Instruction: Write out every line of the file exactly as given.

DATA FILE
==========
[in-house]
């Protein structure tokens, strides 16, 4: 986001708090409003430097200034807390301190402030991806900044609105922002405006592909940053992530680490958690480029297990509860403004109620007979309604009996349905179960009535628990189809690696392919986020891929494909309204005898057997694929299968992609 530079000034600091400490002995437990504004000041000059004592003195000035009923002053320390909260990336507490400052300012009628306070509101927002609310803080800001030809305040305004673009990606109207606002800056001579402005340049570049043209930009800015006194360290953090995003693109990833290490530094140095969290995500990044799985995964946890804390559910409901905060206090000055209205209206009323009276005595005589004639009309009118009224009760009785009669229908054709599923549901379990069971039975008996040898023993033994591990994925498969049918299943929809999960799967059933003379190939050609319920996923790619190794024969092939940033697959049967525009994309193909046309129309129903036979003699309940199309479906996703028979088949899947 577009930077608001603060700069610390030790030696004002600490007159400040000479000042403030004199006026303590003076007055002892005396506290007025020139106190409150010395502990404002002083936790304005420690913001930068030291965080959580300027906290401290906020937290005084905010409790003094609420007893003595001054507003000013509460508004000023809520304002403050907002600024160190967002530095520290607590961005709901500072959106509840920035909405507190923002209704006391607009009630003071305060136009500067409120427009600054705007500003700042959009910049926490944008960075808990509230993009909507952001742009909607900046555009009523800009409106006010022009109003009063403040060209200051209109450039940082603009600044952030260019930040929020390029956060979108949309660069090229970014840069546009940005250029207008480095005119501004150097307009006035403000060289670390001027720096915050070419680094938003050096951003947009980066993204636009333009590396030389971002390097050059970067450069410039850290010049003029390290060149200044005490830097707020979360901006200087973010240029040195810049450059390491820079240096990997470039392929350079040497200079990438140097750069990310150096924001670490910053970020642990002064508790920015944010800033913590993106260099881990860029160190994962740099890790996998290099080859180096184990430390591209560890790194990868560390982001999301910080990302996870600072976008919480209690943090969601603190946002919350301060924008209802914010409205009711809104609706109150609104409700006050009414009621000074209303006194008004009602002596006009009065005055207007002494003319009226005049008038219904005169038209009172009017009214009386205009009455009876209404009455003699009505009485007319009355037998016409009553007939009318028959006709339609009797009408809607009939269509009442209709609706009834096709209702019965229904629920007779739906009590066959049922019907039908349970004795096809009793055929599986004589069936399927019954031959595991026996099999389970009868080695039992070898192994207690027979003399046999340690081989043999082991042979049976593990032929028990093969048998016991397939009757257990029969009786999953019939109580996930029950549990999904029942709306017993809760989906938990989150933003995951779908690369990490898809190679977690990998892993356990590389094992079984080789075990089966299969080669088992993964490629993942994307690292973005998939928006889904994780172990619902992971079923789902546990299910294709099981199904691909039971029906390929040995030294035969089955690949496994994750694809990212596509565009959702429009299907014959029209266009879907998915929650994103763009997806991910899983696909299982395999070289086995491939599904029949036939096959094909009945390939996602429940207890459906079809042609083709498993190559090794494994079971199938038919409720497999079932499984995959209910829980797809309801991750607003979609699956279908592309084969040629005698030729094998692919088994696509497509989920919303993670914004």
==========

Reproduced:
[in-house]
């Protein structure tokens, strides 16, 4: 986001708090409003430097200034807390301190402030991806900044609105922002405006592909940053992530680490958690480029297990509860403004109620007979309604009996349905179960009535628990189809690696392919986020891929494909309204005898057997694929299968992609 530079000034600091400490002995437990504004000041000059004592003195000035009923002053320390909260990336507490400052300012009628306070509101927002609310803080800001030809305040305004673009990606109207606002800056001579402005340049570049043209930009800015006194360290953090995003693109990833290490530094140095969290995500990044799985995964946890804390559910409901905060206090000055209205209206009323009276005595005589004639009309009118009224009760009785009669229908054709599923549901379990069971039975008996040898023993033994591990994925498969049918299943929809999960799967059933003379190939050609319920996923790619190794024969092939940033697959049967525009994309193909046309129309129903036979003699309940199309479906996703028979088949899947 577009930077608001603060700069610390030790030696004002600490007159400040000479000042403030004199006026303590003076007055002892005396506290007025020139106190409150010395502990404002002083936790304005420690913001930068030291965080959580300027906290401290906020937290005084905010409790003094609420007893003595001054507003000013509460508004000023809520304002403050907002600024160190967002530095520290607590961005709901500072959106509840920035909405507190923002209704006391607009009630003071305060136009500067409120427009600054705007500003700042959009910049926490944008960075808990509230993009909507952001742009909607900046555009009523800009409106006010022009109003009063403040060209200051209109450039940082603009600044952030260019930040929020390029956060979108949309660069090229970014840069546009940005250029207008480095005119501004150097307009006035403000060289670390001027720096915050070419680094938003050096951003947009980066993204636009333009590396030389971002390097050059970067450069410039850290010049003029390290060149200044005490830097707020979360901006200087973010240029040195810049450059390491820079240096990997470039392929350079040497200079990438140097750069990310150096924001670490910053970020642990002064508790920015944010800033913590993106260099881990860029160190994962740099890790996998290099080859180096184990430390591209560890790194990868560390982001999301910080990302996870600072976008919480209690943090969601603190946002919350301060924008209802914010409205009711809104609706109150609104409700006050009414009621000074209303006194008004009602002596006009009065005055207007002494003319009226005049008038219904005169038209009172009017009214009386205009009455009876209404009455003699009505009485007319009355037998016409009553007939009318028959006709339609009797009408809607009939269509009442209709609706009834096709209702019965229904629920007779739906009590066959049922019907039908349970004795096809009793055929599986004589069936399927019954031959595991026996099999389970009868080695039992070898192994207690027979003399046999340690081989043999082991042979049976593990032929028990093969048998016991397939009757257990029969009786999953019939109580996930029950549990999904029942709306017993809760989906938990989150933003995951779908690369990490898809190679977690990998892993356990590389094992079984080789075990089966299969080669088992993964490629993942994307690292973005998939928006889904994780172990619902992971079923789902546990299910294709099981199904691909039971029906390929040995030294035969089955690949496994994750694809990212596509565009959702429009299907014959029209266009879907998915929650994103763009997806991910899983696909299982395999070289086995491939599904029949036939096959094909009945390939996602429940207890459906079809042609083709498993190559090794494994079971199938038919409720497999079932499984995959209910829980797809309801991750607003979609699956279908592309084969040629005698030729094998692919088994696509497509989920919303993670914004």